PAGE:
The thickness swelling of all the particleboards produced could be considered adequate since they were lower than that indicated in ANSI A208.1 [19] and EN 312-2005 [32]. According to ANSI A208.1 [19], particleboard for commercialization could have thickness swelling of up to 35% for 24-hour water immersion. Additionally, EN 312-2005 standards [32], indicate that particleboards should have a maximum thickness swelling of 8% and 15% for 2-hour and 24-hour water immersions respectively.

3.5. Modulus of Elasticity

The modulus of elasticity (MOE) obtained for the particleboards ranged from 1031 MPa to 2413 MPa (Figure 6). The highest MOE was obtained for particleboards produced from plantainpseudostem using urea formaldehyde as adhesive. The lowest MOE was obtained for particleboards produced from cocoa pod using cassava starch as adhesive.

With the exception of particleboards produced from cocoa pod, all the other particleboards had higher MOE than the minimum value required for particleboards by the America National Standard Institute ANSI A208.1 [19] which is 1550 MPa for general uses and furniture production.

NB: Bars with the same letter are not significantly different according to Turkey’s multiple range tests

Figure 6. Modulus of elasticity of particleboards produced from agro-forest residue

The high MOE of the particleboards produced from plantain pseudostem particles could be attributed to its comparatively high aspect ratio which was more than twice that of the other materials. Bax and Mussig [15] indicated that the mechanical properties of particleboard positively correlate with the aspect ratio (particle geometry) of the biomass materials used for their production. The result (Figure 6) also indicates that for the same agro-forest residue there was no significant difference between the MOE of the particleboards produced using cassava starch as adhesive and that of urea formaldehyde. This suggests that cassava starch could be used to replace urea formaldehyde as an adhesive for producing particleboards.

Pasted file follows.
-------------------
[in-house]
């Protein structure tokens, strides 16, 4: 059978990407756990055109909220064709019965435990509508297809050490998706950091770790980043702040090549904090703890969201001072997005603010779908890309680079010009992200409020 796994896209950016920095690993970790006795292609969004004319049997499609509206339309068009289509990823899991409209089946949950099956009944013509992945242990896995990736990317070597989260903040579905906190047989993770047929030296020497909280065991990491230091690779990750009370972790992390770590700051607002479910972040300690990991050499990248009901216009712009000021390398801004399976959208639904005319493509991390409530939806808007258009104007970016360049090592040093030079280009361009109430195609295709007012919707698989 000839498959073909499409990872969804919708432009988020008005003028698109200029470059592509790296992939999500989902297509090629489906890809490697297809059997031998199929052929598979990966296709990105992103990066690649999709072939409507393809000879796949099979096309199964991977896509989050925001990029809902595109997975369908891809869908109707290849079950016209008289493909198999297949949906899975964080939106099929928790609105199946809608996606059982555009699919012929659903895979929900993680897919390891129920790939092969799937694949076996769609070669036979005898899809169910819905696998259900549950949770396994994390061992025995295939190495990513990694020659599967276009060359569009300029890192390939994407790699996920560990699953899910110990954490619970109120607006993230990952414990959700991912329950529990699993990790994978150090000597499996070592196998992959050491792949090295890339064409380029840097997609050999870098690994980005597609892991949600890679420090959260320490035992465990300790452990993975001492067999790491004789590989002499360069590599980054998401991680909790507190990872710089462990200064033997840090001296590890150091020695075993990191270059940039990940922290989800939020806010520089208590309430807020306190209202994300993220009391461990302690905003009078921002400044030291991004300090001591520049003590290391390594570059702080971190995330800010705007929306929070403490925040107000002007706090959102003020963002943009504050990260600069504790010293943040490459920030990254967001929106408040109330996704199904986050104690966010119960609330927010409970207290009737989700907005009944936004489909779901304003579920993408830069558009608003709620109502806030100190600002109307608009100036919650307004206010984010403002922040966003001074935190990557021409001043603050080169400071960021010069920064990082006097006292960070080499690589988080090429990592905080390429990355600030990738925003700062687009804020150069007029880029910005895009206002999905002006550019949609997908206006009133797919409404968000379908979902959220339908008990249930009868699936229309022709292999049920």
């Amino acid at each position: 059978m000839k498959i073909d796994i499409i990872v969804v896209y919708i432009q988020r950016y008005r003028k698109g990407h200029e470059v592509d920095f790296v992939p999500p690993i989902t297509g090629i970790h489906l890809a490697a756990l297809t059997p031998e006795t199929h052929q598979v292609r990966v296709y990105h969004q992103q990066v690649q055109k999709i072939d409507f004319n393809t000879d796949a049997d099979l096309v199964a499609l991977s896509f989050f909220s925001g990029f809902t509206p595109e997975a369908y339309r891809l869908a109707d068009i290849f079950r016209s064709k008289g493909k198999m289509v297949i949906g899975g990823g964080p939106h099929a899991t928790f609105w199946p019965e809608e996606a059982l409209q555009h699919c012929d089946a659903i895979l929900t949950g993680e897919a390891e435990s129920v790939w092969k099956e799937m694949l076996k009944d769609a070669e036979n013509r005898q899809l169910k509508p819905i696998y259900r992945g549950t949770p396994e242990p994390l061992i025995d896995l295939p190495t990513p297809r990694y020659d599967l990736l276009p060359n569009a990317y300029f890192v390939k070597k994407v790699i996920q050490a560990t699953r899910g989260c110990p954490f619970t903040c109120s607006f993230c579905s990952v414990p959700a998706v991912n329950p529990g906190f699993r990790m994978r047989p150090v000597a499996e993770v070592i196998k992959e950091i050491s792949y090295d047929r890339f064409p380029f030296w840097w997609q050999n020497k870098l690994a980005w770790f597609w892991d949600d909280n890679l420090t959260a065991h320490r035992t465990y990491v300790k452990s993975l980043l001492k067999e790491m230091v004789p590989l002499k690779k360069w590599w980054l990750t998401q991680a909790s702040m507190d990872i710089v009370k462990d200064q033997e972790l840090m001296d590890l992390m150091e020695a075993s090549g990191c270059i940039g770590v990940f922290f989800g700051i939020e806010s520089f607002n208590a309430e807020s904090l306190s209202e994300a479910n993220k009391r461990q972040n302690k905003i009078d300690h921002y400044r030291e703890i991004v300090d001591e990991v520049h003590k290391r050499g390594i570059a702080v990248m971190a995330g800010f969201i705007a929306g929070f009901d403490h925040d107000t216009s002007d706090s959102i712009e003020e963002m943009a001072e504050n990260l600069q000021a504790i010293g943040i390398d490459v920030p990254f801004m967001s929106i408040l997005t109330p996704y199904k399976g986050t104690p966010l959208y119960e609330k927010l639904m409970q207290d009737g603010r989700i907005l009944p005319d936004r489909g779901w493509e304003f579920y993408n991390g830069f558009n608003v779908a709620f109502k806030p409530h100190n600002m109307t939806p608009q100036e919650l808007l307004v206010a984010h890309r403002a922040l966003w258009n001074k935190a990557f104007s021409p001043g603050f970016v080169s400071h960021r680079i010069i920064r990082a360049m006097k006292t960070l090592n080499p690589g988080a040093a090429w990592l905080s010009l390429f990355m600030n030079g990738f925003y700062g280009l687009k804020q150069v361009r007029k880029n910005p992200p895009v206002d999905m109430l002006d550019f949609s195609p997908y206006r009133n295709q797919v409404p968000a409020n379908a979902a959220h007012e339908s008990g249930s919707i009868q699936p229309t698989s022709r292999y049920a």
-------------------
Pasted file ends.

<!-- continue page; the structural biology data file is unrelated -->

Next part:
3.6. Modulus of Rupture

Modulus of rupture (MOR) is a measure of the maximum load-carrying capacity of a member in bending and is proportional to maximum moment borne by the specimen. The MOR of the particleboards ranged from 4.95 MPa (cocoa pod) to 16.54 MPa (Plantain pseudostem) as indicated in Figure 7. With the exception of particleboards produced from cocoa pod using both cassava starch and urea formaldehyde adhesives all the other particleboards had MOR higher than the minimum value indicated by ANSI A208.1 [19] for MOR required for interior fitments (including furniture) which are 10 MPa.

Similar results were also stated for particleboards made using under utilized raw material as well as agricultural residues by Papadopoulos et al. [33], Tabarsa et al. [34], Azizi et al. [35], Khanjanzadeh et al. [36]. Similar to the result obtained for the MOE, all the particleboards produced using urea formaldehyde as an adhesive had higher MOR than their corresponding values which used cassava starch.

3.7. Internal Bond Strength

The internal bond (IB) of particleboards made with urea formaldehyde was higher than those produced with cassava starch (Table 5). Plantain pseudostem boards had the highest IB of 1.14 N/mm2 and 0.97 N/mm2 for both UF and cassava starch adhesives respectively, and boards from cocoa pods had the lowest IB of 0.63 N/mm2.

This corresponds with the results of the aspect ratio of the particles of the agro-forest residues where plantain pseudostem had the highest aspect ratio of 135.03 and cocoa pods having no fibres. The boards with higher MOR and MOE had higher IB. The minimum value of internal bond required by ANSI A208.1 [19] is 0.5 N/mm2 and according to EN 312 [32] is 0.40 N/mm2 (for thickness of 6 - 13 mm). Therefore, the particleboards made comply with the standards.

3.8. Hardness

Figure 8 shows the hardness of particleboards produced and it indicates that the highest value which was 8.78 kN was obtained from plantain pseudostem boards

NB: Bars with the same letter are not significantly different according to Turkey’s multiple range tests.

Figure 7. Modulus of rupture of particleboards produced from agro-forest residue.

Table 5. Internal bond strength of particleboards.

Figures with the same letters are not significantly different according to Tukey’s multiple tests. UF = Urea formaldehyde.

NB: Bars with the same letter are not significantly different according to Turkey’s multiple range tests.

Figure 8. Hardness of particleboards produced from agro-forest residue.

using urea formaldehyde as an adhesive. The least hardness, 2.49 kN, was obtained for particleboards produced from cocoa pod using cassava starch as adhesive.